Going through some old files looking for something and I came across this 2007 The Expat Life column about the sadness that descends every June as dear friends move on. Just thought I’d share.
Summer is the transient time of the year in our notoriously transient expat community. As soon as school is out, people are on the move. Within days of school letting out last June, friends had begun departing for Shanghai, Singapore, San Francisco, Sydney, Cleveland and Helsinki. These people are both returning home and moving on to their next assignment, in approximately equal numbers.
People who have lived this lifestyle for a long time manage to shrug it off, attending one bon voyage party after another then moving on. Last year as expat newbies we were a bit staggered by the process, which was already easier in this, just our second year. The volume of movement is quite disconcerting, but what else can you do but bid your friends best wishes and keep moving?
It’s not always so simple for the children. Last year our eldest son Jacob lost his first two best friends in Beijing. He was thrown for a major loop by this, but adjusted pretty easily and has stayed in touch with both buddies. We visited Javier Wong in San Francisco over Christmas break and saw Andrew Moy in Washington DC in August. Both times, the boys reconnected like they’d seen each other the day before.
This year it’s Jacob’s little brother Eli who suffered a big loss, as his dear friend Hugo’s family moved to Singapore. Eli has suffered more than any of us from leaving friends and family behind in the U.S. and I feared the worst when I learned about Hugo’s impending move.
I thought back to when we first met Hugo’s family, on vacation in Thailand. Playing on the beach, Hugo asked my boys if they could be friends forever.
“Sorry, no.” Jacob replied, acting as the spokesman. “We actually live in New Jersey and we’re just in China for three years.”
“Oh,” Hugo replied. “Can we be friends for three years then?”
Hugo smiled; three years is forever to a five-year-old.
The whole conversation struck a chord with me, revealing something about our current existence, beginning with the fact that it took place in Phuket, a place I never really thought I’d visit. Eighteen months later, Hugo became another long distance friend, moving on to another place of which I was only dimly aware just two years ago. It was further evidence of how much worldlier my kids are than me.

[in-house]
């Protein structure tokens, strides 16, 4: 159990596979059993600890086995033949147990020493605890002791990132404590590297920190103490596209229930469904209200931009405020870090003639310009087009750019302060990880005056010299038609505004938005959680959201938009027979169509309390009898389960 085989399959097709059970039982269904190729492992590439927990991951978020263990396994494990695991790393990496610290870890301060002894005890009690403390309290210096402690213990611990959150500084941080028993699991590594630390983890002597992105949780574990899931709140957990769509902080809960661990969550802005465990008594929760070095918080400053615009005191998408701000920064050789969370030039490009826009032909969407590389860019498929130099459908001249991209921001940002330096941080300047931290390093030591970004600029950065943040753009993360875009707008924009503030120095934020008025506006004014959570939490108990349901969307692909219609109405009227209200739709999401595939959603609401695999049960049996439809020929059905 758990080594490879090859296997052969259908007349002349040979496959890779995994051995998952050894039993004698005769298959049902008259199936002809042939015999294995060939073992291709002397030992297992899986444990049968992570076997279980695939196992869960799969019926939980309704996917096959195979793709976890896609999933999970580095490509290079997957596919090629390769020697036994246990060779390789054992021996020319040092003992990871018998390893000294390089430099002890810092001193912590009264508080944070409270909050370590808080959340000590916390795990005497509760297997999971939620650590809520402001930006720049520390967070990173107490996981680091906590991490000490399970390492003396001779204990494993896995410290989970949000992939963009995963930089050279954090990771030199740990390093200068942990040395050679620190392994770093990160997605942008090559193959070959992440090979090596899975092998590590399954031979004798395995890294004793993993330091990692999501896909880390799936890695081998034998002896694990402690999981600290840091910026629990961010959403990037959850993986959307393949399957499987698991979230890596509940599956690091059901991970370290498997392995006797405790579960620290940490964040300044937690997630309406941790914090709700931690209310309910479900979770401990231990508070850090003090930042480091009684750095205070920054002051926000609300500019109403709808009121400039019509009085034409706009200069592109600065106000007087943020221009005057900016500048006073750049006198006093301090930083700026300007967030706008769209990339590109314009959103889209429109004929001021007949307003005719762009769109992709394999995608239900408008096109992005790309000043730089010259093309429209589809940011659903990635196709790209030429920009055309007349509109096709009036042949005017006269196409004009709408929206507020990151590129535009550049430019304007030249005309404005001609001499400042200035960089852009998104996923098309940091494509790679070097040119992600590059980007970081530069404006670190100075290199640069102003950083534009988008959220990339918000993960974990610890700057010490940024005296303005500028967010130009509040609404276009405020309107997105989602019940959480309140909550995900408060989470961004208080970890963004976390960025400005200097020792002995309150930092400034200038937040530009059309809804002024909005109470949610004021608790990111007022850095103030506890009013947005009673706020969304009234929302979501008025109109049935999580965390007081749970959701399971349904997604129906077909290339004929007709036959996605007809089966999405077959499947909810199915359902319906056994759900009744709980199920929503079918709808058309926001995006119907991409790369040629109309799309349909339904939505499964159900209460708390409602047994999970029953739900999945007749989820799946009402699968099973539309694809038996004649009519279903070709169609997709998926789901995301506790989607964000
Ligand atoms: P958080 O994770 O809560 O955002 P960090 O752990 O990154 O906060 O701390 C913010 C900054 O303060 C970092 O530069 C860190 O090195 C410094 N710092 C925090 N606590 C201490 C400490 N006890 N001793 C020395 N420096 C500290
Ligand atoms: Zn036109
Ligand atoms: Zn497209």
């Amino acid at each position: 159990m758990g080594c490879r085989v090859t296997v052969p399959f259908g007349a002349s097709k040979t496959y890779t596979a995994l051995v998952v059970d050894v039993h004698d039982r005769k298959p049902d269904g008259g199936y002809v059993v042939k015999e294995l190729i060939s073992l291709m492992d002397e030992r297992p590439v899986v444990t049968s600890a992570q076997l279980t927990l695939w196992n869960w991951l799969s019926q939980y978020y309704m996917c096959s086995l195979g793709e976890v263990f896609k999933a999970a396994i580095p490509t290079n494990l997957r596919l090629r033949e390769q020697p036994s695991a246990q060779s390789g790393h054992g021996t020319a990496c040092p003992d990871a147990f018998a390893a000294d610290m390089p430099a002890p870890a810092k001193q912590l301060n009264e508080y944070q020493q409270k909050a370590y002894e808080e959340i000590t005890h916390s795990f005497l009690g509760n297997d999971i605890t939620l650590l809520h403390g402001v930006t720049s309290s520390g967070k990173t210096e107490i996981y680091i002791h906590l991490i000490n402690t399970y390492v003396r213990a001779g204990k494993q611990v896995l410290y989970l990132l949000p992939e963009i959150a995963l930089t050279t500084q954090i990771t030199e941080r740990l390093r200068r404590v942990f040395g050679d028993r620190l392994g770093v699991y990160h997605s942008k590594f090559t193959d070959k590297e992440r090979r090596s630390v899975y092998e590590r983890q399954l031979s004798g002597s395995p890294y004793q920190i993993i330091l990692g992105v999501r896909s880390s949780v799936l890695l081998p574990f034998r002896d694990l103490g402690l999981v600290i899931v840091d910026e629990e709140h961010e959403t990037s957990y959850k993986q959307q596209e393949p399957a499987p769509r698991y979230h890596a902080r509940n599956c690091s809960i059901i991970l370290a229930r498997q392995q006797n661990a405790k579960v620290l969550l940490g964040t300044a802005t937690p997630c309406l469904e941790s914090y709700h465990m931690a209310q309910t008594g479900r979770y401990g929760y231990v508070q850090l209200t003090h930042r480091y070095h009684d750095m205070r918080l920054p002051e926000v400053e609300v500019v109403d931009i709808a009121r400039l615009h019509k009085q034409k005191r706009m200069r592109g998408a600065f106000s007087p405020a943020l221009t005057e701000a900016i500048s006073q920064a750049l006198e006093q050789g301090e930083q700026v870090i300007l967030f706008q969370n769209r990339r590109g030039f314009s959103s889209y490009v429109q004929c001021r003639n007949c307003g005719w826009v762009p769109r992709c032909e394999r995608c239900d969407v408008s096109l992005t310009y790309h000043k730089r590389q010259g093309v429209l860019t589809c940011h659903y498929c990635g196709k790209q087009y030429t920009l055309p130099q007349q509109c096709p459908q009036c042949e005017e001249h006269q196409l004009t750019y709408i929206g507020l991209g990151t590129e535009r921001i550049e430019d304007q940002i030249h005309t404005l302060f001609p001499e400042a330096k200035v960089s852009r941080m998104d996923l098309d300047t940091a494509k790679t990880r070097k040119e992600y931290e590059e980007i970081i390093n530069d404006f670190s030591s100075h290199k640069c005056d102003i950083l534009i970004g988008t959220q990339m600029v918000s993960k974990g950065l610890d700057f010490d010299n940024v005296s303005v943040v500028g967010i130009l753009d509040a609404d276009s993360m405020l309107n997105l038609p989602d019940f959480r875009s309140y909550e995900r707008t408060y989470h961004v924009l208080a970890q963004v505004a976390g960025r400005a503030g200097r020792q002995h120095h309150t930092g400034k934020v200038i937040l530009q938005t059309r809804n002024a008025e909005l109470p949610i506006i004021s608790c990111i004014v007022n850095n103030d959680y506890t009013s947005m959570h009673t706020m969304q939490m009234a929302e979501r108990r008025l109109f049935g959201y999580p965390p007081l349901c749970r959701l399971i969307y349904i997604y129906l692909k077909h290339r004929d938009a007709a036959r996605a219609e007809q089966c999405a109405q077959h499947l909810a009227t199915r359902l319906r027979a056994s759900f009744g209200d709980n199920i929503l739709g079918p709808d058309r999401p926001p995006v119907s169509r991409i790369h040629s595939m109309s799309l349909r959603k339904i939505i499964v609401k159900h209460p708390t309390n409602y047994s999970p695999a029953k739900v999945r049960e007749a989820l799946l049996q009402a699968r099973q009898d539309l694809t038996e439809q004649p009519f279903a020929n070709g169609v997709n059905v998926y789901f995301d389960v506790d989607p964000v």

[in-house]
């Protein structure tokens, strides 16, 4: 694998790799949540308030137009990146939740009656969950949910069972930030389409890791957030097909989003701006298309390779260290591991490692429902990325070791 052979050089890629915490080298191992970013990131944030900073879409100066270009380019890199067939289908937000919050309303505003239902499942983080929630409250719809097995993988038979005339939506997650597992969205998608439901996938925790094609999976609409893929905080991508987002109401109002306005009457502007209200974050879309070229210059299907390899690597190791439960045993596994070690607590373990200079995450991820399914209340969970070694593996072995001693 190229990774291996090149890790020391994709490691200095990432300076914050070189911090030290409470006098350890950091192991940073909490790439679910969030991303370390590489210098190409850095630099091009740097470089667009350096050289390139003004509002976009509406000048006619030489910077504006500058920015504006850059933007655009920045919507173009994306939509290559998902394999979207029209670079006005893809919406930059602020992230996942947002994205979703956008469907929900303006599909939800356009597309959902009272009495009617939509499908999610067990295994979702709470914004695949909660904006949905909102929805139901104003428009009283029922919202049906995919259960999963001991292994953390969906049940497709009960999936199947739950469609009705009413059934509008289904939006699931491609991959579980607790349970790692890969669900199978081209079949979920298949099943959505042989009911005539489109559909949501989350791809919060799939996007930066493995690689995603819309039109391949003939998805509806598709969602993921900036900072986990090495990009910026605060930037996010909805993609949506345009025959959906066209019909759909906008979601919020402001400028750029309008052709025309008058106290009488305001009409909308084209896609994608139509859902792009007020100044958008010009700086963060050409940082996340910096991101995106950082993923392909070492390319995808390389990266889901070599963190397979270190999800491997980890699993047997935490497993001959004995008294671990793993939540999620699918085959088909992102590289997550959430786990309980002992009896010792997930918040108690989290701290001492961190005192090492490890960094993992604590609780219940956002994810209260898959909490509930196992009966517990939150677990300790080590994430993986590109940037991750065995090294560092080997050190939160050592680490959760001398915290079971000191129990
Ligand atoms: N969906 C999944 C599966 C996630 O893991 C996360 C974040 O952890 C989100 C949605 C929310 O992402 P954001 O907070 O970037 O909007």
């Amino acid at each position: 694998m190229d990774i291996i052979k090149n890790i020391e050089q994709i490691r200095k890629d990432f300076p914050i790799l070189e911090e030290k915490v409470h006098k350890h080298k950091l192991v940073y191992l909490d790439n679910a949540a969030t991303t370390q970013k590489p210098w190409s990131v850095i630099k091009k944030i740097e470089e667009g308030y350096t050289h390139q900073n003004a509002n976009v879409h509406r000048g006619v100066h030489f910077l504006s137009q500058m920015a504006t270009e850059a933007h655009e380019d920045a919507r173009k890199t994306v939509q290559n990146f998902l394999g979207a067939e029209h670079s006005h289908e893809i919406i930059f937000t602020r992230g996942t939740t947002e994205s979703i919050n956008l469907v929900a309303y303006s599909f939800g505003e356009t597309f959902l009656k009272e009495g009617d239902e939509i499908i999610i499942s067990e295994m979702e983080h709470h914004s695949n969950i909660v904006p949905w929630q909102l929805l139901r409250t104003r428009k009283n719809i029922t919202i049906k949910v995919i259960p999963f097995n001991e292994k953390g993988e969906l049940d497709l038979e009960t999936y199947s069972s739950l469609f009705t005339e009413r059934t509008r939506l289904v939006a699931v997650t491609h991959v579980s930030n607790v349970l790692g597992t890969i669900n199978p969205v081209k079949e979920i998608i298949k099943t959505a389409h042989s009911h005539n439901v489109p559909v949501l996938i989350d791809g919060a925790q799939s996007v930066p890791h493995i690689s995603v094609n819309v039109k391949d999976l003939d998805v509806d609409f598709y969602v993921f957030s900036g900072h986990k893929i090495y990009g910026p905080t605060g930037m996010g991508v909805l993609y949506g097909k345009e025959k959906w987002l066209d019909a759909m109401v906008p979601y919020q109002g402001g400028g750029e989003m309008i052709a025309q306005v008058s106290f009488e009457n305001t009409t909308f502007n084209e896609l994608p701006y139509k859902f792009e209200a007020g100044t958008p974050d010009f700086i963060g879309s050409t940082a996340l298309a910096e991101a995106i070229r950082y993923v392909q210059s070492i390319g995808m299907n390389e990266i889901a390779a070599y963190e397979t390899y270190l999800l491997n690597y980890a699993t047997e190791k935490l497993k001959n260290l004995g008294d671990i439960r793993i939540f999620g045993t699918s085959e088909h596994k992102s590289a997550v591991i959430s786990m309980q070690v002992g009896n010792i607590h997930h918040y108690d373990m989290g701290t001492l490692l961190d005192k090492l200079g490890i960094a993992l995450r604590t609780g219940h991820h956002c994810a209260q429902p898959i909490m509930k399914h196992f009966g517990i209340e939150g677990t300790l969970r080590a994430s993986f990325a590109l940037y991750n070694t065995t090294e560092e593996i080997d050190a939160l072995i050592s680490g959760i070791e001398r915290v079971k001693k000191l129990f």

Eli took the news surprisingly well – partly because it was tenderly delivered by Hugo’s father, rather than me — but it only reinforced his generally pessimistic assessment of expat living, which he views as an endless series of heartbreak. I often try to explain to him how his life is only richer for this experience.
“Everyone in America is still there and we still love them and they still love us,” I tell him. “And now you also have all these great new friends. After we go back to America, we’ll have friends in Australia, Hong Kong, China, England…”
I’m telling him a kids’ version of “It’s better to have loved and lost than never to have loved” and he doesn’t buy it any more than anyone else hearing this bromide while nursing a broken heart. When I tried this approach yet again in the wake of Hugo’s departure, Eli performed an interesting bit of rhetorical judo on me.
“Now we’re stuck,” he said.
“What do you mean?”
“We know we’re not going to always live in the same place as the Ohlssons (Hugo’s family) or the Camerons (his best friend Race’s family). That means we will always miss them and be sad.”
“But we’ll have new friends all over the world, and we’ll still be able to see a lot of them at special times.”
Eli was having none of it.
“We were fine before,” he insisted. “Now we’re stuck.”
These conversations make me pause and worry a bit about my sensitive son, but they haven’t shaken my belief that this experience will be long-term positive for the kids. Hopefully, as Jacob and Eli lose soul mates year after year, they appreciate their ability maintain those relationships, even while forming new ones. In any case, August and September are a time for optimism; the moving trucks filling our compound lanes these days are bringing people in, not out.